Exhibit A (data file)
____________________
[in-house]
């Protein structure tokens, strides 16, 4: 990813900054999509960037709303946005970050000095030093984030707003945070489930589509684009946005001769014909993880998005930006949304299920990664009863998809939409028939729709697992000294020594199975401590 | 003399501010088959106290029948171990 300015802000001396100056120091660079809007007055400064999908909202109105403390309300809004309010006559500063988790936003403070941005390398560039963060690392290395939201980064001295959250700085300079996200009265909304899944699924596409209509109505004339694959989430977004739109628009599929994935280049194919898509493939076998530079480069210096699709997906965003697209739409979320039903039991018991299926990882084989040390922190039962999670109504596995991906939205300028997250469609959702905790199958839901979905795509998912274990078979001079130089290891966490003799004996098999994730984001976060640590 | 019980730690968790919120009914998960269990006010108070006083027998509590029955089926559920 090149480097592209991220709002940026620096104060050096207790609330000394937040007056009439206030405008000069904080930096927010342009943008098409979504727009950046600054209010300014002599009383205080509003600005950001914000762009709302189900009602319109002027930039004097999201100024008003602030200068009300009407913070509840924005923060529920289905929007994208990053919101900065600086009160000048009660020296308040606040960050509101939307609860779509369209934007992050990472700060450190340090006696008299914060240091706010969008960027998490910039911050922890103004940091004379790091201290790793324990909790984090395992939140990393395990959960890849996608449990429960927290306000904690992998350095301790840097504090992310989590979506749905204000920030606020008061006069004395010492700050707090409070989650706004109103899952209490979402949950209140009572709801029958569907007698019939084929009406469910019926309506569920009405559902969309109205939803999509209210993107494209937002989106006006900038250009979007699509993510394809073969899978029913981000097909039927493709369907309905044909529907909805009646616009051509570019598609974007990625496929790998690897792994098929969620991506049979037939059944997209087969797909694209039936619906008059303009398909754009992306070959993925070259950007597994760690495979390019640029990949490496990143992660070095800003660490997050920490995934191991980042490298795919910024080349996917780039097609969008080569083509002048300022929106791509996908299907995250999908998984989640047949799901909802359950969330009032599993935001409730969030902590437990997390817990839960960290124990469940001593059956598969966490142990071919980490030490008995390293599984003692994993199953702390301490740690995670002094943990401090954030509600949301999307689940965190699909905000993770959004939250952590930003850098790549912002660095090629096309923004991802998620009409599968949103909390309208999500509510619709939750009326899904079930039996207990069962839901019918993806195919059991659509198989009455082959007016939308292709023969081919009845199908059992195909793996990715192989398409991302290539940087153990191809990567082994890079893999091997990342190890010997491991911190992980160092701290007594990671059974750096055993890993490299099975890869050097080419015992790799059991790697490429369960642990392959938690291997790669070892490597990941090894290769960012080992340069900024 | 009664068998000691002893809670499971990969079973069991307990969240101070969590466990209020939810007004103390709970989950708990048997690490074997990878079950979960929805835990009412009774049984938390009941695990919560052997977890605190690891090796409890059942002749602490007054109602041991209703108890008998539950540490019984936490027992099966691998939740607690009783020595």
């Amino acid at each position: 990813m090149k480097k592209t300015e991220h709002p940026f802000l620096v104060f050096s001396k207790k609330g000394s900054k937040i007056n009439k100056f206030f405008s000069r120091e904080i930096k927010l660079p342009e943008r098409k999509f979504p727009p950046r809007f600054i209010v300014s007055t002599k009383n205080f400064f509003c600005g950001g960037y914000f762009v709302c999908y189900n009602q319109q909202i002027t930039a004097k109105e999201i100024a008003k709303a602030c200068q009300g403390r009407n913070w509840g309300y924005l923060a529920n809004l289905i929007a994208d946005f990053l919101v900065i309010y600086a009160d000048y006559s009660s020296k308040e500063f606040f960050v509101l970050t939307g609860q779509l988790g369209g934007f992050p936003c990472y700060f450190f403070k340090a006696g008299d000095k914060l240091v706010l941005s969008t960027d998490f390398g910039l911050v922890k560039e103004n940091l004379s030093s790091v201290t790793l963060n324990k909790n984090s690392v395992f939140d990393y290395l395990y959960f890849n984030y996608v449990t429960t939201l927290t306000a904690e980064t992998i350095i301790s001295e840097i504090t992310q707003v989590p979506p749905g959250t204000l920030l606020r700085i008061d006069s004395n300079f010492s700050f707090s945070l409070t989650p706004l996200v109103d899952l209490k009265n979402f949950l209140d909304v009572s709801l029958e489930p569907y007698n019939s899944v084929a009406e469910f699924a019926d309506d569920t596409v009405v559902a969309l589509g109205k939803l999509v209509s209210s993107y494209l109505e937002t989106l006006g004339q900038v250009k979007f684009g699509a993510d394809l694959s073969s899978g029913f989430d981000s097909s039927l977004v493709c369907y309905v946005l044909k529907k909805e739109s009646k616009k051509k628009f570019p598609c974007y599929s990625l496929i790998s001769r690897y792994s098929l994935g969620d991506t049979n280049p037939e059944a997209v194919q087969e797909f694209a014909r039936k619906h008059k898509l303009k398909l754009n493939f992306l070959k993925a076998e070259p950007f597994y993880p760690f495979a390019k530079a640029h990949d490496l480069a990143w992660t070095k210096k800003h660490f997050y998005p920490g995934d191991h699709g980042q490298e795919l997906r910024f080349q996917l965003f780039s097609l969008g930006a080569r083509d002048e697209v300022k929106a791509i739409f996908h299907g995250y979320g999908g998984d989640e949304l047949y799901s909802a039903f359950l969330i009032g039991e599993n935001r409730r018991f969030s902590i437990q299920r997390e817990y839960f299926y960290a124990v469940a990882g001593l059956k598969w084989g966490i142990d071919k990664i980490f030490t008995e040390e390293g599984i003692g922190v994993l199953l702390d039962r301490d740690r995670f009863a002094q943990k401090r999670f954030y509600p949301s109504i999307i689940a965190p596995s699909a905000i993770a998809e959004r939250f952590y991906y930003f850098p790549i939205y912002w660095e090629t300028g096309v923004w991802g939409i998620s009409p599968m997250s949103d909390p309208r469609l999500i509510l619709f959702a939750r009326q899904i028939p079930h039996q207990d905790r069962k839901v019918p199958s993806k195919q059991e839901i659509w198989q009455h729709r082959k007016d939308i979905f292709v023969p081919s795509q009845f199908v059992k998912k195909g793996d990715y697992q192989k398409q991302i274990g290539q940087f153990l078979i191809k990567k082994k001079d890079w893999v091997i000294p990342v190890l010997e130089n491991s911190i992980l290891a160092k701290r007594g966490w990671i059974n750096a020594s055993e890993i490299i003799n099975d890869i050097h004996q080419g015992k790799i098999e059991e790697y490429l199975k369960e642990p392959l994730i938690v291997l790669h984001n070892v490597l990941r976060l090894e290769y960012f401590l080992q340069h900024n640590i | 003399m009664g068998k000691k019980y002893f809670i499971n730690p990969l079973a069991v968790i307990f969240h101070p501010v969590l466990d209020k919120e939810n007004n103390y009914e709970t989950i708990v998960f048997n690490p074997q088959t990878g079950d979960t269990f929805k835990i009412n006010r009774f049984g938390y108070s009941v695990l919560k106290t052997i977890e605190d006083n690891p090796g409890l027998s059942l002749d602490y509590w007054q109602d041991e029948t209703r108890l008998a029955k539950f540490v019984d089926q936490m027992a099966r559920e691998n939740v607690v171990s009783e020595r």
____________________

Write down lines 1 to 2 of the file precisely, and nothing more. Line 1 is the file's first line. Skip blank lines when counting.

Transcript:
[in-house]
């Protein structure tokens, strides 16, 4: 990813900054999509960037709303946005970050000095030093984030707003945070489930589509684009946005001769014909993880998005930006949304299920990664009863998809939409028939729709697992000294020594199975401590 | 003399501010088959106290029948171990 300015802000001396100056120091660079809007007055400064999908909202109105403390309300809004309010006559500063988790936003403070941005390398560039963060690392290395939201980064001295959250700085300079996200009265909304899944699924596409209509109505004339694959989430977004739109628009599929994935280049194919898509493939076998530079480069210096699709997906965003697209739409979320039903039991018991299926990882084989040390922190039962999670109504596995991906939205300028997250469609959702905790199958839901979905795509998912274990078979001079130089290891966490003799004996098999994730984001976060640590 | 019980730690968790919120009914998960269990006010108070006083027998509590029955089926559920 090149480097592209991220709002940026620096104060050096207790609330000394937040007056009439206030405008000069904080930096927010342009943008098409979504727009950046600054209010300014002599009383205080509003600005950001914000762009709302189900009602319109002027930039004097999201100024008003602030200068009300009407913070509840924005923060529920289905929007994208990053919101900065600086009160000048009660020296308040606040960050509101939307609860779509369209934007992050990472700060450190340090006696008299914060240091706010969008960027998490910039911050922890103004940091004379790091201290790793324990909790984090395992939140990393395990959960890849996608449990429960927290306000904690992998350095301790840097504090992310989590979506749905204000920030606020008061006069004395010492700050707090409070989650706004109103899952209490979402949950209140009572709801029958569907007698019939084929009406469910019926309506569920009405559902969309109205939803999509209210993107494209937002989106006006900038250009979007699509993510394809073969899978029913981000097909039927493709369907309905044909529907909805009646616009051509570019598609974007990625496929790998690897792994098929969620991506049979037939059944997209087969797909694209039936619906008059303009398909754009992306070959993925070259950007597994760690495979390019640029990949490496990143992660070095800003660490997050920490995934191991980042490298795919910024080349996917780039097609969008080569083509002048300022929106791509996908299907995250999908998984989640047949799901909802359950969330009032599993935001409730969030902590437990997390817990839960960290124990469940001593059956598969966490142990071919980490030490008995390293599984003692994993199953702390301490740690995670002094943990401090954030509600949301999307689940965190699909905000993770959004939250952590930003850098790549912002660095090629096309923004991802998620009409599968949103909390309208999500509510619709939750009326899904079930039996207990069962839901019918993806195919059991659509198989009455082959007016939308292709023969081919009845199908059992195909793996990715192989398409991302290539940087153990191809990567082994890079893999091997990342190890010997491991911190992980160092701290007594990671059974750096055993890993490299099975890869050097080419015992790799059991790697490429369960642990392959938690291997790669070892490597990941090894290769960012080992340069900024 | 009664068998000691002893809670499971990969079973069991307990969240101070969590466990209020939810007004103390709970989950708990048997690490074997990878079950979960929805835990009412009774049984938390009941695990919560052997977890605190690891090796409890059942002749602490007054109602041991209703108890008998539950540490019984936490027992099966691998939740607690009783020595």